Consistent Production of Genetically Stable Mammalian Cell Lines - The author describes expression technology that produces cell lines with high genetic stability. This article is part of a special se


Consistent Production of Genetically Stable Mammalian Cell Lines
The author describes expression technology that produces cell lines with high genetic stability. This article is part of a special section on expression systems.

BioPharm International
Volume 25, Issue 5, pp. 56-59

The author describes expression technology that produces cell lines with high genetic stability. This technology can be used in multiple cell types using a single or multiple gene constructs.

Genetic and expression stability are important metrics that should be used to evaluate any cell line development method. A cell line that is genetically stable throughout the biopharmaceutical manufacturing process is essential for any development program and is required for regulatory adherence. The definition of genetic stability can vary slightly depending on application; however, typically, genetic stability is confirmation that the transgene DNA and subsequent mRNA sequence along with the number of transgene copies do not change over the length of time required to perform a biopharmaceutical manufacturing run. The starting point for genetic stability testing is usually a vial of cells from a research cell bank, master cell bank or working cell bank. These cells are thawed and cultured for multiple generations. The minimum length of the standard stability study should be based on maximum number of cell doublings that will occur in the biomanufacturing program. Additional generations can be added to the study to allow for future changes to the manufacturing process and to be certain that the number of generations chosen is easily above the maximum doublings possible in the manufacturing run.

The majority of cell line development technologies that result in consistently high biopharmaceutical production generate cell lines that contain multiple copies of the transgene of interest. Most of these methodologies are based on transfection of a DNA construct into the desired cell line. The transfected DNA constructs contain a selectable marker, and cell lines that survive when placed under the selection pressure usually contain the transgene of interest inserted into their genome. Cell lines produced via transfection of DNA most often contain multiple copy transgene inserts at a single genetic locus. These multi-copy insertion sites are normally found with the transgenes lined up in a "head to tail" manner (1). Cell lines containing head to tail gene arrays tend to have problems with genetic stability. During cell mitosis, homologous recombination may occur at the locus between different sequences within the array. Recombination can cause a reduction in the number of gene copies at the site and a subsequent decrease in the quantity of mRNA and protein produced. These problems can be accentuated when some form of gene amplification is performed on the cell line to increase transgene copy number. Amplification methods used during cell line development typically force the duplication of the head to tail gene array at that same locus in the host cell genome. The resulting larger array becomes more unstable and more prone to homologous recombination or other replication errors during cell division. An example of this phenomenon is an antibody-expressing cell line that had been produced using an amplification method. A significant reduction in the amount of light chain mRNA over extended culture was observed (2). In addition, without continual selective pressure, dramatic decreases in the number of transgene copies and a subsequent decrease in mRNA levels were recorded. Major stability differences between clones produced by amplification methodology have been observed (3, 4).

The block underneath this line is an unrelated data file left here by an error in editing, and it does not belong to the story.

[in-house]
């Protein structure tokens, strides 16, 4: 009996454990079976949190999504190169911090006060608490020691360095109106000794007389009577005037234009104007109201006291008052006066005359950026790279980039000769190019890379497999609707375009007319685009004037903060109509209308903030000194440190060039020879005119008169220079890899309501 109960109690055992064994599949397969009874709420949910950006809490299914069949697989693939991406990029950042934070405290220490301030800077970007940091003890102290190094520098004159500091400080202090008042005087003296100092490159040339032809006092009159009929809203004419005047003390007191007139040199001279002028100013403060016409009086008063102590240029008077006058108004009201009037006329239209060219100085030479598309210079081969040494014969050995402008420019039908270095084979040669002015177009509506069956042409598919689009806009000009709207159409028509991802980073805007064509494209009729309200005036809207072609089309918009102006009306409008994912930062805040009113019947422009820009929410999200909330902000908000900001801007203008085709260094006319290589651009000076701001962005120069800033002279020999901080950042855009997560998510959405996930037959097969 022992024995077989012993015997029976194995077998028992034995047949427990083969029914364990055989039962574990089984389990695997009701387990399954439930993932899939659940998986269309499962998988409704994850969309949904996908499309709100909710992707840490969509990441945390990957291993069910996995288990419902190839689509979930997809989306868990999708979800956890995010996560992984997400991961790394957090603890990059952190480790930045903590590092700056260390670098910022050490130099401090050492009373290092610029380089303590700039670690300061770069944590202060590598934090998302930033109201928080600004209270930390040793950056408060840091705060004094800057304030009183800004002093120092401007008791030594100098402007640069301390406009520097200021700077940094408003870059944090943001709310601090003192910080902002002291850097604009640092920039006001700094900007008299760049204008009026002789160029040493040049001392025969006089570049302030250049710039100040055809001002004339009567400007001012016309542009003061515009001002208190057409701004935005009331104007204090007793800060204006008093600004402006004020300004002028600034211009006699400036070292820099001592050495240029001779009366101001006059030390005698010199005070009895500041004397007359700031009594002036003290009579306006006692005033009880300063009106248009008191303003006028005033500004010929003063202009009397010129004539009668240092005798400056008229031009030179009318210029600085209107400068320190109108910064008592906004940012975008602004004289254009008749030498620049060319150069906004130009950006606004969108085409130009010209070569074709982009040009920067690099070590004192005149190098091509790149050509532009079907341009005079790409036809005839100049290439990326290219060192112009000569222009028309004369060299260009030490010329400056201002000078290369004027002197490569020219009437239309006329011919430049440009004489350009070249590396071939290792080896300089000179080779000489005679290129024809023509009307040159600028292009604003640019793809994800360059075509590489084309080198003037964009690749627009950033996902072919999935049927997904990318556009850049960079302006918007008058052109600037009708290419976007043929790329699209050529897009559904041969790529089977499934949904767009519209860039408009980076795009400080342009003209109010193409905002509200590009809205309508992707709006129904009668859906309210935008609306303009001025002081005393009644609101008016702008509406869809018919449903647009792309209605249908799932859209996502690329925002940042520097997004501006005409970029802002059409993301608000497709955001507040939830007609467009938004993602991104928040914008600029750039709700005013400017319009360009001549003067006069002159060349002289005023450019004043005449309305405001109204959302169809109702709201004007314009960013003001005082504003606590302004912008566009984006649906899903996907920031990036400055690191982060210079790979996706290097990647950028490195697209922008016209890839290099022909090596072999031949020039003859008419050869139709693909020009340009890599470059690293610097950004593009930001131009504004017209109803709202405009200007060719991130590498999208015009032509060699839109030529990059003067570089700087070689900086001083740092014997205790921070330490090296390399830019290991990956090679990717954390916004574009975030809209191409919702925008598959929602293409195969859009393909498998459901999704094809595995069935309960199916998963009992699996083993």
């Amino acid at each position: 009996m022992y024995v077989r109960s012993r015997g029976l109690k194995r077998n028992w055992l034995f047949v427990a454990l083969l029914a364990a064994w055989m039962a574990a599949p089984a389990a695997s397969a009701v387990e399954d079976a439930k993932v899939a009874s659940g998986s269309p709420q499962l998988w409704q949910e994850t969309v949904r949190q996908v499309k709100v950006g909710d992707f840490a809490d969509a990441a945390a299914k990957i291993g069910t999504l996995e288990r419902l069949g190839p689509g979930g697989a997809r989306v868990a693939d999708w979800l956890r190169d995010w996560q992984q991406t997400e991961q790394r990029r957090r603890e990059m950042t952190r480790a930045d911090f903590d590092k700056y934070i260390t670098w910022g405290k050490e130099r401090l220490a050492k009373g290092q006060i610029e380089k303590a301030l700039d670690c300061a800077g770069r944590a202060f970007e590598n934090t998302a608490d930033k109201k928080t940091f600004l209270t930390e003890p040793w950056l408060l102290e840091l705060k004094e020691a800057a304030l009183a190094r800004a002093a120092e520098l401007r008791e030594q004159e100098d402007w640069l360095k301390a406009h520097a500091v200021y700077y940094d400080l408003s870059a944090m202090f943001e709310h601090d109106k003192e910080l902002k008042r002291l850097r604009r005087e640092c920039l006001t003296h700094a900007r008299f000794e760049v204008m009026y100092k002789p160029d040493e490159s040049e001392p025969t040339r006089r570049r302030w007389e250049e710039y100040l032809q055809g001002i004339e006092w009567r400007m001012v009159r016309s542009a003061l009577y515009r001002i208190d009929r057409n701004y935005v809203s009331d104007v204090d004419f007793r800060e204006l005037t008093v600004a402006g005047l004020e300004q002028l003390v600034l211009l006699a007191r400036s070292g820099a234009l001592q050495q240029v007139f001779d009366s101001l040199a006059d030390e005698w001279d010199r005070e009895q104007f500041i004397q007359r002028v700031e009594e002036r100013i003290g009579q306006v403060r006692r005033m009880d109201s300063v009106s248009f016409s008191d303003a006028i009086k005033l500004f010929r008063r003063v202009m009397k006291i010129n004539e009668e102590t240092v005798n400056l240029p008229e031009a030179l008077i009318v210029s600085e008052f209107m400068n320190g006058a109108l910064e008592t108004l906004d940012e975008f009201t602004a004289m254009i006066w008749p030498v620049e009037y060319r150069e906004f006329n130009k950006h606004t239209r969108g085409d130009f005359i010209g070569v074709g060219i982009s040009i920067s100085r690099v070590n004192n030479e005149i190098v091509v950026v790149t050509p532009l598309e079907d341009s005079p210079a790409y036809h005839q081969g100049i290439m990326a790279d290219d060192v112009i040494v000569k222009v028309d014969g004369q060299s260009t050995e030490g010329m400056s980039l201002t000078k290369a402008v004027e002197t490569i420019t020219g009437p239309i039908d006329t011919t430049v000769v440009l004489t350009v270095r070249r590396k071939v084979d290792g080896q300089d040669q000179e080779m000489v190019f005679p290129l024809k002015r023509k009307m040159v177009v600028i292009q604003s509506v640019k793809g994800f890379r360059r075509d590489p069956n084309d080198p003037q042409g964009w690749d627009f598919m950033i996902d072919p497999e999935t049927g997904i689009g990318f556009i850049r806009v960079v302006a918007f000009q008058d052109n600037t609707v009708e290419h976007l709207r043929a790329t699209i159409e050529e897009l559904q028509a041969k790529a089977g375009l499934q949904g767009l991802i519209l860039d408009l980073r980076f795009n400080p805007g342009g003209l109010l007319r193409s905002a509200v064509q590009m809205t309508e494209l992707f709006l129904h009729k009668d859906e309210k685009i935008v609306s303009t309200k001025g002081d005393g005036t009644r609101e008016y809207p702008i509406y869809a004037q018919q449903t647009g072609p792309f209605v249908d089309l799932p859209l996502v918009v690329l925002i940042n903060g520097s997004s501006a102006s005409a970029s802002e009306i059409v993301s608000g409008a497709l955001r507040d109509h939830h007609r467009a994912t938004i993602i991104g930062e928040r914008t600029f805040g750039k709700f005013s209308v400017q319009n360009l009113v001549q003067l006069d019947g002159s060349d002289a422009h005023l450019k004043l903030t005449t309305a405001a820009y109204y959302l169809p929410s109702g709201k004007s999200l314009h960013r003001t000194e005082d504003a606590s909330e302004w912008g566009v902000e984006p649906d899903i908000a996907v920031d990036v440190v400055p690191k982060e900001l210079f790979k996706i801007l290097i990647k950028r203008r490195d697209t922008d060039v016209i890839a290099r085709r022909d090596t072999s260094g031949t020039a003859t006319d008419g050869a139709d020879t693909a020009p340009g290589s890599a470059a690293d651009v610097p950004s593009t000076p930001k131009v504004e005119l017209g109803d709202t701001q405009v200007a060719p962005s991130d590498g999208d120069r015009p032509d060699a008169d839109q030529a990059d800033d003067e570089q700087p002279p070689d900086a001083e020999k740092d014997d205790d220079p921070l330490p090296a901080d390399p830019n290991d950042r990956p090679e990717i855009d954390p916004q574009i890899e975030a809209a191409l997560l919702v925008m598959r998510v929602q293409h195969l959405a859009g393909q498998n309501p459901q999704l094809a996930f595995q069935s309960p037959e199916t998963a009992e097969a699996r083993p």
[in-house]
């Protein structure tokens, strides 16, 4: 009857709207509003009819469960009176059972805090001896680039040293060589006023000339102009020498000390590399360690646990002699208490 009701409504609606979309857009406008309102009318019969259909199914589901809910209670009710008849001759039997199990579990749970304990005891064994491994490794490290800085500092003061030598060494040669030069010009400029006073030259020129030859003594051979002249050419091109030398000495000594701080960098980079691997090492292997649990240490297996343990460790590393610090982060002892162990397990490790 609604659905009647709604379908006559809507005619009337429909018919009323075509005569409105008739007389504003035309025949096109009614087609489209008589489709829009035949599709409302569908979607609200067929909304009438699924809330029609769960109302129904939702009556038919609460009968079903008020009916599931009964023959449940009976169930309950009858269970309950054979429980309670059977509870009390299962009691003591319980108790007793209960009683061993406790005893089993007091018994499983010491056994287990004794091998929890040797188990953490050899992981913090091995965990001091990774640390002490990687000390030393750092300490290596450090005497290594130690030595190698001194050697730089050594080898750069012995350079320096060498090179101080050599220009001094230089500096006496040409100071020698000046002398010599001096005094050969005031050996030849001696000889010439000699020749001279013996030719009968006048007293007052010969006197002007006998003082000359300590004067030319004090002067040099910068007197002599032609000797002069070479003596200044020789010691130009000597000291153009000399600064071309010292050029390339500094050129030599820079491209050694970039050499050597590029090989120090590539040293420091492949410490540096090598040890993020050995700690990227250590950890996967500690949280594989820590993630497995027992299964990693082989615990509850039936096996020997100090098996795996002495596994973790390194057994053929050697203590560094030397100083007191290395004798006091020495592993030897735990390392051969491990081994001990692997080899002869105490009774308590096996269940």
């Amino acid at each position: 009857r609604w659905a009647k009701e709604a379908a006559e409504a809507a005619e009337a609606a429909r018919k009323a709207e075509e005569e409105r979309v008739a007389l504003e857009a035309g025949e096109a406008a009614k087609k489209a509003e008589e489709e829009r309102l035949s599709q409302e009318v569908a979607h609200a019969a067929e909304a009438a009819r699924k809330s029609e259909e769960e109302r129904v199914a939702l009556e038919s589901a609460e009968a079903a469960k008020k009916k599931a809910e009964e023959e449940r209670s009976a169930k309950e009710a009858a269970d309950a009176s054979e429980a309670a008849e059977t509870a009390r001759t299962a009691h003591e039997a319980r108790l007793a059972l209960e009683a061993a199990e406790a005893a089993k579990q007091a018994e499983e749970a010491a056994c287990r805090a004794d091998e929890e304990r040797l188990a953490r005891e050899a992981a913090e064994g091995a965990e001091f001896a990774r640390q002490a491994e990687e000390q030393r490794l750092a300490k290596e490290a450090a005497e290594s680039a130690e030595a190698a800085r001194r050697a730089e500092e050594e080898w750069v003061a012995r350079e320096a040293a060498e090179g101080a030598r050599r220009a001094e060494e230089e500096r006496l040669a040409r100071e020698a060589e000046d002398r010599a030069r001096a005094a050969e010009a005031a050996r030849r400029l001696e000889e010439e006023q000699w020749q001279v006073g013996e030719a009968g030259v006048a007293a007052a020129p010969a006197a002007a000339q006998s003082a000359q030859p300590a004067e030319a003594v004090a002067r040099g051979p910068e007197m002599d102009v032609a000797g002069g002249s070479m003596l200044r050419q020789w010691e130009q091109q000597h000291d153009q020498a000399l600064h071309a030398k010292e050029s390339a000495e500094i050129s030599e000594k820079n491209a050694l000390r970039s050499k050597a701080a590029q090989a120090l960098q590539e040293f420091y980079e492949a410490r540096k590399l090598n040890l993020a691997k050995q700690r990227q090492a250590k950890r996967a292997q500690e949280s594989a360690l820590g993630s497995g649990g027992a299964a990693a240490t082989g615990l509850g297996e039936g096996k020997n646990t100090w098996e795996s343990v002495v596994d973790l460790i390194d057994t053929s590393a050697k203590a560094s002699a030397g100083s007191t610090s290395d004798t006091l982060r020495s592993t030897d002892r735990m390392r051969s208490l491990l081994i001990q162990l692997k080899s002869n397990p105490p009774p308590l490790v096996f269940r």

Biopharmaceutical development companies have continually focused on shortening the timeline to get product into clinical trials. A main roadblock to a shorter timeline is the need to perform a genetic stability study. Even a minimal study (i. e., 40 generations) takes 3 to 4 months to complete. This timeframe represents a large portion of the cell line development timeline. However, for cell lines containing multiple gene copies at a single genetic locus, The study must be performed on numerous cell clones in order to select stable clones to move forward in the development process. The ability to eliminate stability studies from the critical development path can provide a significant time savings to drug developers.

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